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TRENDS IN MARKETING SPENDING
As a mid-size agribusiness, the allocation of your marketing dollars compared to the competition likely weighs heavily on your mind. Marketing is often one of the major differentiating factors between your product and the products of your competitors.

A survey conducted by AgriMarketing magazine (see page 38) provides some insight as to what mid-size agribusinesses are spending on marketing tools. The information provided will give you a better idea as to where your company stands compared to competitors in terms of marketing budget allocation.

The survey was sent to 146 of the largest agribusinesses serving U.S. agricultural producers in June 2006. It requested information related to the firms' marketing tool investments. A total of 75 surveys were usable and analyzed.

The majority of firms returning surveys were in the mid-size agribusiness range, with annual sales between $10 million and $999 million. They are the focus of this article.

CAPITAL PRODUCETS VS EXPENDIBLE

Many different industries were represented within the survey and could have been grouped in several ways for comparison. We chose to split the group into capital and expendable product industries, and since no significant difference exists between the two categories in terms of sales, we can readily compare them.

Capital product industries (15 firms) provide capital assets such as tractors, buildings, and livestock equipment, while expendable product industries (29 firms) provide current-use goods and services such as seed, crop protection chemicals, animal health products, and services.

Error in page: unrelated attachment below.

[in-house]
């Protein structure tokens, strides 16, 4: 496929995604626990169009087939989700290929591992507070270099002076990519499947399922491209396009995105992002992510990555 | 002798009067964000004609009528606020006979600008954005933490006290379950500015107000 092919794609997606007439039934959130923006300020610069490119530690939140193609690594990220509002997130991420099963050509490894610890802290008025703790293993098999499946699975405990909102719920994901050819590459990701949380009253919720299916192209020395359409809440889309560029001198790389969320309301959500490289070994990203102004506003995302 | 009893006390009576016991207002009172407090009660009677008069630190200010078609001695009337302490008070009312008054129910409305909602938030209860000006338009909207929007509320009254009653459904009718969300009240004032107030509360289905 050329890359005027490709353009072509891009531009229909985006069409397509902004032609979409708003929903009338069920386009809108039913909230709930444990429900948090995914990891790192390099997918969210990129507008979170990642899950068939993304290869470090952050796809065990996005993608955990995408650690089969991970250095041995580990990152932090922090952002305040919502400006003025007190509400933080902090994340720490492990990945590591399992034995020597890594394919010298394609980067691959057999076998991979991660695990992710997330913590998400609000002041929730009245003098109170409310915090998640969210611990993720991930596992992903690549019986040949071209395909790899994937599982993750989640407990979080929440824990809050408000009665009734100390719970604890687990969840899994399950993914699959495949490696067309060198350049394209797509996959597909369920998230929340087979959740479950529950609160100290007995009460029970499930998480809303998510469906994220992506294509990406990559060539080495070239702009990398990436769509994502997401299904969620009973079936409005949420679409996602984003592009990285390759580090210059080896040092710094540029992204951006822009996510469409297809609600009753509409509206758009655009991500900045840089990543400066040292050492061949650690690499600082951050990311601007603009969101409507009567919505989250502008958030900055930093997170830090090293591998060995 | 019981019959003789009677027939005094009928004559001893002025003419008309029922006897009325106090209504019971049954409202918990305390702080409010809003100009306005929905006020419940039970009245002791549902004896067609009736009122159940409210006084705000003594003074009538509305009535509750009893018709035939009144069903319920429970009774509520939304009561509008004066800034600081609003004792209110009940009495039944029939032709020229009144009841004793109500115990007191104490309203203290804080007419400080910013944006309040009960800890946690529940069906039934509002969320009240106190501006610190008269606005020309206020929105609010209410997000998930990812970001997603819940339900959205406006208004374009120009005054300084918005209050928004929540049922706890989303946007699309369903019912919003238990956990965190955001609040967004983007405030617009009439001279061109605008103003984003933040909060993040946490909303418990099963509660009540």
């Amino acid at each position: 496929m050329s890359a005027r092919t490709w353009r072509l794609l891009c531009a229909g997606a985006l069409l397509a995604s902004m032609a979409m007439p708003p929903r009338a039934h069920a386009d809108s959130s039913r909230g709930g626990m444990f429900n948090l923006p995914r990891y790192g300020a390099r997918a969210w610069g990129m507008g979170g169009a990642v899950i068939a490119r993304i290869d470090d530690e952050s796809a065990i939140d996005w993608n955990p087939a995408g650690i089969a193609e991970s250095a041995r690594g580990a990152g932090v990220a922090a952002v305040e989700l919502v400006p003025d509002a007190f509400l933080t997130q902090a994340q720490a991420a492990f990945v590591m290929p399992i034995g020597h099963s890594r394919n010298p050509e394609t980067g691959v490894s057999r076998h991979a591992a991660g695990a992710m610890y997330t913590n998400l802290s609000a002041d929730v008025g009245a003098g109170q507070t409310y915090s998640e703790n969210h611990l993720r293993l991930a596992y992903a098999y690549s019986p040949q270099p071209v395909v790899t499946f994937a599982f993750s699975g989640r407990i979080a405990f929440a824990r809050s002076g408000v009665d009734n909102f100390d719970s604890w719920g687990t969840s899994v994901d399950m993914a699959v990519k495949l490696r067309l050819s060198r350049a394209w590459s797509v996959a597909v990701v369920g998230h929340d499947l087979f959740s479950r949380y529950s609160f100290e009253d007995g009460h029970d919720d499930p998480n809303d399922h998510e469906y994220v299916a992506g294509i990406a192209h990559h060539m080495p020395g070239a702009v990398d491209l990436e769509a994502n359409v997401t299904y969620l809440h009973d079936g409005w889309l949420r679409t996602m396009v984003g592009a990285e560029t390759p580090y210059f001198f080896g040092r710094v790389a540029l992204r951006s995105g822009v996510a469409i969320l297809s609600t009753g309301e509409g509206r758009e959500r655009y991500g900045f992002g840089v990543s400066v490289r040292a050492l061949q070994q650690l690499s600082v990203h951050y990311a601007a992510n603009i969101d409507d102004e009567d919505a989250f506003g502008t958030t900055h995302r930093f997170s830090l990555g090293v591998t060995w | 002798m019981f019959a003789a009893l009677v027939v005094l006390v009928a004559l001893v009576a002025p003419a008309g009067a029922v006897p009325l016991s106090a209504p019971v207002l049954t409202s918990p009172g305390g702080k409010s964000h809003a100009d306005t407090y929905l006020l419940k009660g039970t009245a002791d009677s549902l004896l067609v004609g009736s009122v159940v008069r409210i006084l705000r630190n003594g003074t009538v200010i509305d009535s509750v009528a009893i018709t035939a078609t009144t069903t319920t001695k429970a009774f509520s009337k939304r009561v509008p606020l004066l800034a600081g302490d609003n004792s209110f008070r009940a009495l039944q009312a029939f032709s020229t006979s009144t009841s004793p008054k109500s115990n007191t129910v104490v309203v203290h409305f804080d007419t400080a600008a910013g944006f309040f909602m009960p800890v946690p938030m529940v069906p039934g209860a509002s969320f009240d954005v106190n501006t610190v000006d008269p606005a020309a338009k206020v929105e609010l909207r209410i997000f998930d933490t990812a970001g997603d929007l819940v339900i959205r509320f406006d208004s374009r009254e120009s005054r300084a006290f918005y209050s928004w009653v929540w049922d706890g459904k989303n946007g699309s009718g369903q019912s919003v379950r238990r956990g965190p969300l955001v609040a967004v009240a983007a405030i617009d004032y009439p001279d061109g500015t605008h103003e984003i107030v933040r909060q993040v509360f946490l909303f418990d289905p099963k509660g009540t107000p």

Results reveal that the capital product firms spend on average $794,000 on mass media marketing, while the average firm in the expendable product group spends nearly 3.5 times that amount, roughly $2.75 million. The expendable firms once again outspend the capital firms in other promotional tools, with average annual expenditures of approximately $3.4 million and $1.4 million, respectively. Marketing expenditure totals indicate that the average expendable product firm spends nearly three times as much as the average firm in the capital products industry.

The chart above illustrates that firms in both industries spend more on print than any other mass media. We can also see that the expendable product firms allocate more of their marketing budget to radio and television, but less to Web site advertising than do the capital product industries.

It is important to note that mass media Web site advertising differs from company Web sites, which appears with the other promotional tools. Web site advertising refers to general online advertising, while company Web sites refer to the Websites developed and maintained by the firm.

Both capital and expendable product firms allocate similar budget amounts to direct marketing, collateral materials, company Web sites, and gifts. The following chart also shows that capital product firms allocate a much larger portion of their budget to shows/fairs, while expendable product companies tend to allocate a greater amount of their budget to public relations and market research.

KEY TAKEAWAY

Mid-size agribusiness firms in expendable product industries, on average, spend more on marketing efforts than do firms selling capital products. Regardless of industry category, print advertising makes up the largest marketing expenditure outlay. In addition, both industries allocate more of their marketing budget to the other promotional tools than for mass media tools.

This article serves as a description of the expenditures on marketing tools currently being made by mid-size agribusinesses. It may be useful to benchmark your firm against these numbers as a first step towards tailoring a marketing strategy that targets your audience the best, promotes your products and services most effectively, and gives you the most bang for your buck. AM

Maud Roucan (mroucan@purdue.edu) is a research associate for the Center for Food and Agricultural Business in the Department of Agricultural Economics at Purdue University and Whitney Peake (wnoliver@purdue.edu) is a Ph.D. student in the Department of Agricultural Economics at Purdue University.


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